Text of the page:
Determination and Statistical Analysis of Infrasound Sources Near Socorro, New Mexico

Thursday, 18 December 2014
Tierney Larson, Yale University, New Haven, CT, United States, Jonathan M Lees, University of North Carolina at Chapel Hill, Chapel Hill, NC, United States, Daniel C Bowman, UNC Chapel Hill, Chapel Hill, NC, United States and Kyle Richard Jones, Sandia National Labs, Albuquerque, NM, United States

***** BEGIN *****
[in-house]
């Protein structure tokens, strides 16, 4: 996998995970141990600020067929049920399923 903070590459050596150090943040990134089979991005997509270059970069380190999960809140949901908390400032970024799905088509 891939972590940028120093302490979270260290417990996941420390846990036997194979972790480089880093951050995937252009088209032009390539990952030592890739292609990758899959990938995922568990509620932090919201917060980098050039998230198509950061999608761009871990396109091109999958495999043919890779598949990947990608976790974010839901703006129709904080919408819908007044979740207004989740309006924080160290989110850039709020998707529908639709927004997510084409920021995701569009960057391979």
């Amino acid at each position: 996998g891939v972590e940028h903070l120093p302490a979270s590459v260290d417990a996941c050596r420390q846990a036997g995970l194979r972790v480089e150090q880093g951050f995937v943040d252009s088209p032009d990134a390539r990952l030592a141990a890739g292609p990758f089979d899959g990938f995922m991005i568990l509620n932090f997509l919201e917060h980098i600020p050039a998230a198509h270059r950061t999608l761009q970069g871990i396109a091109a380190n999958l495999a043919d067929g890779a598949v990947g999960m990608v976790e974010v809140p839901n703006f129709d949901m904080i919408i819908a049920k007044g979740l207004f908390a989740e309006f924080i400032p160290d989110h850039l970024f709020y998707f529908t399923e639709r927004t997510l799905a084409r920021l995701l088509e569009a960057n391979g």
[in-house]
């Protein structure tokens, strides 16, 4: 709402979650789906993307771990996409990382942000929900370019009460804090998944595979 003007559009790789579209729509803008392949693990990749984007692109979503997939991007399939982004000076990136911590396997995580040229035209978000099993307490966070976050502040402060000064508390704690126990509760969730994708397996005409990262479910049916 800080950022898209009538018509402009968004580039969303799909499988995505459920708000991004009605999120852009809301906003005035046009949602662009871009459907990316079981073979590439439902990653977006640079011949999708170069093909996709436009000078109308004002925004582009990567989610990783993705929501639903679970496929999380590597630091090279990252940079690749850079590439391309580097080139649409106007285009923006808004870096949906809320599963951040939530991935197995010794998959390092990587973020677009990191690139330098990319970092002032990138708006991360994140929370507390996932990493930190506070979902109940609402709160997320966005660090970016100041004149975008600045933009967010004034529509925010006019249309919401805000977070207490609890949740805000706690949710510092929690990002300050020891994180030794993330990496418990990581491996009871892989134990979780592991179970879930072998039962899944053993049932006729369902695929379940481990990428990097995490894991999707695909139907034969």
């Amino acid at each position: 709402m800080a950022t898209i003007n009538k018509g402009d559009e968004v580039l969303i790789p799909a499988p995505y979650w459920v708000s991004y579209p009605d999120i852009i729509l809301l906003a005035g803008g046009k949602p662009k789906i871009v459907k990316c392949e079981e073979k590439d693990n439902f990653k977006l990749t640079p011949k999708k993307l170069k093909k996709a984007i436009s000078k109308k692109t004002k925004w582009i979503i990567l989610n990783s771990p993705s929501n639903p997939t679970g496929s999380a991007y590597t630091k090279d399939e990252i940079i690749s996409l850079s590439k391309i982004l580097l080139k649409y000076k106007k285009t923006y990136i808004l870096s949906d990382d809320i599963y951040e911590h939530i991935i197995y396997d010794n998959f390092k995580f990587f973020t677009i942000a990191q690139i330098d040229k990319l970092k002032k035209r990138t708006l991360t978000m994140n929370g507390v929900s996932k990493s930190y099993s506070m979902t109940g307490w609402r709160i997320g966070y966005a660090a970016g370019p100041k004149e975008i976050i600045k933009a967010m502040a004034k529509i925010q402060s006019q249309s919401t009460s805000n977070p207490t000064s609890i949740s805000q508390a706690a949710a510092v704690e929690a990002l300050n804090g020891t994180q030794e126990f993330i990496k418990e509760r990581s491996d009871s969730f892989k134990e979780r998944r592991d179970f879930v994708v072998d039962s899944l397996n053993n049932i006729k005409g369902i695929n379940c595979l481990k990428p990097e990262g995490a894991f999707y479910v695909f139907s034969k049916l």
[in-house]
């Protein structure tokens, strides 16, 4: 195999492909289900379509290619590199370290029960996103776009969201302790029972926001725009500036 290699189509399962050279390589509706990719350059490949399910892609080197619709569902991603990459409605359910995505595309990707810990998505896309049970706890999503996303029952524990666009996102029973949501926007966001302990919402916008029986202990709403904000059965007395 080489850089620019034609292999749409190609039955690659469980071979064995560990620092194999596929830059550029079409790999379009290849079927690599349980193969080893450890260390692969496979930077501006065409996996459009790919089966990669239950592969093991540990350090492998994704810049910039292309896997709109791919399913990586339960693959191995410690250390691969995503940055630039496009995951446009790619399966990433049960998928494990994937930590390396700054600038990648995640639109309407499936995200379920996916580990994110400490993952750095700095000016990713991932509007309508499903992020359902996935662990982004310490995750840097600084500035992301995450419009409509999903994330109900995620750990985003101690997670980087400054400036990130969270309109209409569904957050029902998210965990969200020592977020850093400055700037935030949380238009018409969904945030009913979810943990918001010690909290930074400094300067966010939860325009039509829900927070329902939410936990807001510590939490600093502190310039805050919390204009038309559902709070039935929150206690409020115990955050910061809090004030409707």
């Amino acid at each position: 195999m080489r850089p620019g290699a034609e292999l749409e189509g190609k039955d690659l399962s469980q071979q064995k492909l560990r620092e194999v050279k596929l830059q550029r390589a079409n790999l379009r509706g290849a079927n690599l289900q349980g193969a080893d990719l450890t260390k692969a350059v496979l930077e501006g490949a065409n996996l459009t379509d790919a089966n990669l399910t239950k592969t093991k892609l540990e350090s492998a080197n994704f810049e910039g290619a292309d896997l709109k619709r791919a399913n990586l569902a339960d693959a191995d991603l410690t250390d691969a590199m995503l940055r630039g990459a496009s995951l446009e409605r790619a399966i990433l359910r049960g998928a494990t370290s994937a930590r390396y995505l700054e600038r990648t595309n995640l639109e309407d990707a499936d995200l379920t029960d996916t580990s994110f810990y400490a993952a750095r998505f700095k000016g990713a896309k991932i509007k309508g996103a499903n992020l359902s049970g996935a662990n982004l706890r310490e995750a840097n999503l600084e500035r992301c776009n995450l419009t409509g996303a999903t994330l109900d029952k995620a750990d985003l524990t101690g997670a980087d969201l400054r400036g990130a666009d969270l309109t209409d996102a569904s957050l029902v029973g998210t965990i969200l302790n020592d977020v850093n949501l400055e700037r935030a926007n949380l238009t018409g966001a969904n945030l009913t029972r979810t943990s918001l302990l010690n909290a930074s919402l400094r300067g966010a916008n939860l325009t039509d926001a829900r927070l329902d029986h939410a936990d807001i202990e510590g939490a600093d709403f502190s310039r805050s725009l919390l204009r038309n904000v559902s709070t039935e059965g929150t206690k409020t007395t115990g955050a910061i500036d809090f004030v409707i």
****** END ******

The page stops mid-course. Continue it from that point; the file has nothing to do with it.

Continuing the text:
Data collected from 2010 to 2014 at a seismo-acoustic array located outside Socorro, New Mexico provides the grounds for investigating atmospheric radiation of acoustic waves in the area. We extracted 698 impulsive signals (less than five seconds duration) as well as numerous longer period signals, likely trains or other vehicular noise in the region. Using arrival time differences, we derived three-dimensional incidence vectors of infrasound arrivals by calculating azimuth and inclination angles for a sorted group of 661 well-recorded impulsive signals (179 in 2010, 220 in 2012, 262 in 2013). During this period, impulsive sources arrive at the array from an average azimuth angle of 272.4 degrees. Two main clusters of events can be seen each year: the densest cluster spans the azimuth range 250.96-277.18 degrees, while the second cluster spans 294.33-336.35 degrees. Inclinations for both of these clusters are relatively low, as the main cluster spans 16.1-24.68 degrees and the second spans 4.69-18.44 degrees. The main cluster corresponds to the location of The Energetic Materials Research and Testing Center (EMRTC), which detonates regularly scheduled explosions and is located at an azimuth of 266 degrees with respect to the array. The second cluster lies to the north of the EMRTC range, but the source of these signals is unknown and requires further investigation. Signals associated with other sources, most likely mining explosions, appear each year emanating from south of EMRTC. Additionally, two minor clusters at low azimuth angles and high inclinations are observed, possibly originating from a number of sites including Kirtland Air Force Base, Sandia National Laboratories, and White Sands Missile Range. Waveform cluster analysis suggests distinct waveform similarity associated with specific sources.